Pollution and Mortality in the United States: Evidence from 1972–1988 | Tatyana Deryugina
Tatyana Deryugina is Associate Professor in the Department of Finance at the University of Illinois at Urbana-Champaign.
Tatyana will be discussing the paper Pollution and Mortality in the United States: Evidence from 1972–1988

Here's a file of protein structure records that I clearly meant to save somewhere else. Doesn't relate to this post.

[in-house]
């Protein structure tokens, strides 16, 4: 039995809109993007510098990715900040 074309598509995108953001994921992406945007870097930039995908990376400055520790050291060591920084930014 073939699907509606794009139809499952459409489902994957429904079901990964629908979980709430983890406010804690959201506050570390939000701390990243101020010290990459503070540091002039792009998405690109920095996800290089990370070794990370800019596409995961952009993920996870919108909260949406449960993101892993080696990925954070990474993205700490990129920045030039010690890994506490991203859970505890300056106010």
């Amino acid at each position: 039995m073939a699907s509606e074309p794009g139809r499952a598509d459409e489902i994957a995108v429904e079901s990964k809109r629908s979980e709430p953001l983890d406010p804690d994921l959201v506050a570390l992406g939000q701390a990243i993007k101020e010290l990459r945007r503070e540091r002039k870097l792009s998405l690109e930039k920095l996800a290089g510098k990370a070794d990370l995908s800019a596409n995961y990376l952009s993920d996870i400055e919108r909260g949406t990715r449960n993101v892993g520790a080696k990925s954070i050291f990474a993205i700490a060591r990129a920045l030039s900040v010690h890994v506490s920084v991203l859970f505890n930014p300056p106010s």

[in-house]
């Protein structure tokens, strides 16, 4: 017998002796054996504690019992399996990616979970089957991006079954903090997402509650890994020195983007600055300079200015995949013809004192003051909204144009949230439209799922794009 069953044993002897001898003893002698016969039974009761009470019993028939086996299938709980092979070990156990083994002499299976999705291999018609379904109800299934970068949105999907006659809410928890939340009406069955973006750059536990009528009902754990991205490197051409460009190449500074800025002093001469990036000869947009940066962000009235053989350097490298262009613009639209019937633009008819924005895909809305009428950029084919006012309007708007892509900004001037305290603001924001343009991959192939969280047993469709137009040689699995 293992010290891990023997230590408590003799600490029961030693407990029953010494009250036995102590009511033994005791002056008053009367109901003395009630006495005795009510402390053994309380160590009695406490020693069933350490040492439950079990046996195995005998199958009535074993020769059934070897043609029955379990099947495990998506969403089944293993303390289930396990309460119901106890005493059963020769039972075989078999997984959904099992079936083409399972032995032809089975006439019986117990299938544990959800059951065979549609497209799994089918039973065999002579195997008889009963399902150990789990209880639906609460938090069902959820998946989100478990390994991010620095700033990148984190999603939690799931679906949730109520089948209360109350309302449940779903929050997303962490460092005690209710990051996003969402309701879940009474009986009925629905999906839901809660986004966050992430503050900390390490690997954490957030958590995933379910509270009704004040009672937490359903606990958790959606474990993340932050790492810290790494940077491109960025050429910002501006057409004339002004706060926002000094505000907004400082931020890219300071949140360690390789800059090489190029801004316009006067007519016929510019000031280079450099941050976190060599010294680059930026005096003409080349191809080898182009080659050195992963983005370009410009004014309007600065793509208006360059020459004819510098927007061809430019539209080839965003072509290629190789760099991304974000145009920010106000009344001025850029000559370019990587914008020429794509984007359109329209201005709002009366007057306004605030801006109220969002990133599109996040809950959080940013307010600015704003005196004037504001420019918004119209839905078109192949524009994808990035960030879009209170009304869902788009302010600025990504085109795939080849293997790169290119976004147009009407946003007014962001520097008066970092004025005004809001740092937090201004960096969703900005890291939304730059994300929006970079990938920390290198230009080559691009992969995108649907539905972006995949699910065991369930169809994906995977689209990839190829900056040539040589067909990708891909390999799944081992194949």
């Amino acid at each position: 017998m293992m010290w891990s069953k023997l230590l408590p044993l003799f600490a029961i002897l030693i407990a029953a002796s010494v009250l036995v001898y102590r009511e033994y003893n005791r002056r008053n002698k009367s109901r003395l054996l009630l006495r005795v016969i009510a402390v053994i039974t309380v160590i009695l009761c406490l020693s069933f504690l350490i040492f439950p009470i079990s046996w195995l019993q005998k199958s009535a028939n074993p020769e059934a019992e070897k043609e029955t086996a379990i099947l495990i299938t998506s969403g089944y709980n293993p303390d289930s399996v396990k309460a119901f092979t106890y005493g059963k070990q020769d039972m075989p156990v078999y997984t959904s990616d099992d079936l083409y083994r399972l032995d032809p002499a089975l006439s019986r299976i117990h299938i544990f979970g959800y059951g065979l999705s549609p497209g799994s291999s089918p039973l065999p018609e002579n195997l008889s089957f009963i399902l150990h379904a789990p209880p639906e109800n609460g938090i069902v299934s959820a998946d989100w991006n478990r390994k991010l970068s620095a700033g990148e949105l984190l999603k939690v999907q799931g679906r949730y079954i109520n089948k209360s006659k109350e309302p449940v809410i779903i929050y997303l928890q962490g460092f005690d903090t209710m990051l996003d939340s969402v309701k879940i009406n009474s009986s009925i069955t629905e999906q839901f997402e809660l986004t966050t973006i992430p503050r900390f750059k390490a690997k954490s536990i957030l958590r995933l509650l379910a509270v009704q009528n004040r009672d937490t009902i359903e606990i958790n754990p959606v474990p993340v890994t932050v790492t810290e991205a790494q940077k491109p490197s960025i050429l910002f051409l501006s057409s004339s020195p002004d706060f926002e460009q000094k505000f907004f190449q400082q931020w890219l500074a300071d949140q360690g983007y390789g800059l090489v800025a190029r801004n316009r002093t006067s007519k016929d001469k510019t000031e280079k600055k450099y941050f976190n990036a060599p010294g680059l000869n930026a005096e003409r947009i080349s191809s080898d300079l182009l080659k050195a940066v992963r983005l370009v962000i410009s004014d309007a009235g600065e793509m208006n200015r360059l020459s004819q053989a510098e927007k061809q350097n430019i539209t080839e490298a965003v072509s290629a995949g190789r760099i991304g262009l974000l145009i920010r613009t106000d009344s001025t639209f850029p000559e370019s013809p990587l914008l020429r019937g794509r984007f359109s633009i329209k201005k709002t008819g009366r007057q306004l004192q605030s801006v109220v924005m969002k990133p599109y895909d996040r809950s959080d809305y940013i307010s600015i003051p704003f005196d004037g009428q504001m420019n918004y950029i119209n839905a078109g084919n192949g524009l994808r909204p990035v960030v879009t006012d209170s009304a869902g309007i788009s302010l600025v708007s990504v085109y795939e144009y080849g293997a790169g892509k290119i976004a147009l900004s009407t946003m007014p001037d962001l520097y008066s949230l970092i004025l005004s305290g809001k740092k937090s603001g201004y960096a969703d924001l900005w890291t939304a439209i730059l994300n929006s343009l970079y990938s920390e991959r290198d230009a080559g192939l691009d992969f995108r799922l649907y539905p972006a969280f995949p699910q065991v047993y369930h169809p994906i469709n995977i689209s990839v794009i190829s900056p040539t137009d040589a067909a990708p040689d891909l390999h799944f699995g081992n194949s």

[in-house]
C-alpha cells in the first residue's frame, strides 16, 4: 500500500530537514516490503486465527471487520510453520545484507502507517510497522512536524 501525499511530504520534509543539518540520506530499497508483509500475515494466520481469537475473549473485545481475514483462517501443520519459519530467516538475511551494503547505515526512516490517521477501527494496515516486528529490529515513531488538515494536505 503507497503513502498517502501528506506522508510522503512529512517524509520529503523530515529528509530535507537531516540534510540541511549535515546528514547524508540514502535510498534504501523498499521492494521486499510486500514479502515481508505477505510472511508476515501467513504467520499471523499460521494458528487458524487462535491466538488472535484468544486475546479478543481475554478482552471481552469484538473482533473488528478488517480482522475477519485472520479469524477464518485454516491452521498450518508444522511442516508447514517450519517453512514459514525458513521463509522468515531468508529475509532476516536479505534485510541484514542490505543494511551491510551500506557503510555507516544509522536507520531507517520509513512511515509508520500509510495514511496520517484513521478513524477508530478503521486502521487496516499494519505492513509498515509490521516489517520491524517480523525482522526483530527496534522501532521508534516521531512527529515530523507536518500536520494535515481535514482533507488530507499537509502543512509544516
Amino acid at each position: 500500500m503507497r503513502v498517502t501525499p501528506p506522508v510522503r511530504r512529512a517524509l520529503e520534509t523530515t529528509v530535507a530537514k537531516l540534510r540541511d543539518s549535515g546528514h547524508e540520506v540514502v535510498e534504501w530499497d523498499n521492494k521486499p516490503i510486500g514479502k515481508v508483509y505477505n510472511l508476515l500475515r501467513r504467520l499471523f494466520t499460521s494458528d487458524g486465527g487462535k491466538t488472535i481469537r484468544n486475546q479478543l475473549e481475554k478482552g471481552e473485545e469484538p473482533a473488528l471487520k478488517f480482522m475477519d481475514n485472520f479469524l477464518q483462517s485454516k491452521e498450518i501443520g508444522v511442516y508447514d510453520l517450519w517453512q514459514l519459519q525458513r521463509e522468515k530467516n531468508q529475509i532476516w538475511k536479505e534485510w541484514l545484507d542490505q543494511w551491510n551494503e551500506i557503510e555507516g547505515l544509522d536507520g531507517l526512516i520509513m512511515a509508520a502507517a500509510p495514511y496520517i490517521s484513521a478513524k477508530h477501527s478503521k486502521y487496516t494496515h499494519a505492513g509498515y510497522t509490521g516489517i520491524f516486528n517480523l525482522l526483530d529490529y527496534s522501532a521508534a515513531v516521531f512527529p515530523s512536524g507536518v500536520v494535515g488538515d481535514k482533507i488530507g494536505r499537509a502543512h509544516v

We estimate the effect of sulphur dioxide (SO2) exposure on US population mortality over the period 1972–1988. Using changes in wind direction as an instrument for daily SO2 levels, we show that acute pollution exposure produces both short-run mortality displacement as well as lagged mortality effects in the month following exposure. On net, we estimate that a one-day, one part-per-billion increase in SO2 raises monthly mortality by 0.18 deaths per million. We then incorporate our estimates into a dynamic production model of health to quantify the lifelong effects of chronic pollution exposure. Model calculations of the effect of a permanent one-unit increase in SO2 exposure are 5–12 times larger than a simple linear scaling of the IV estimates of acute exposure.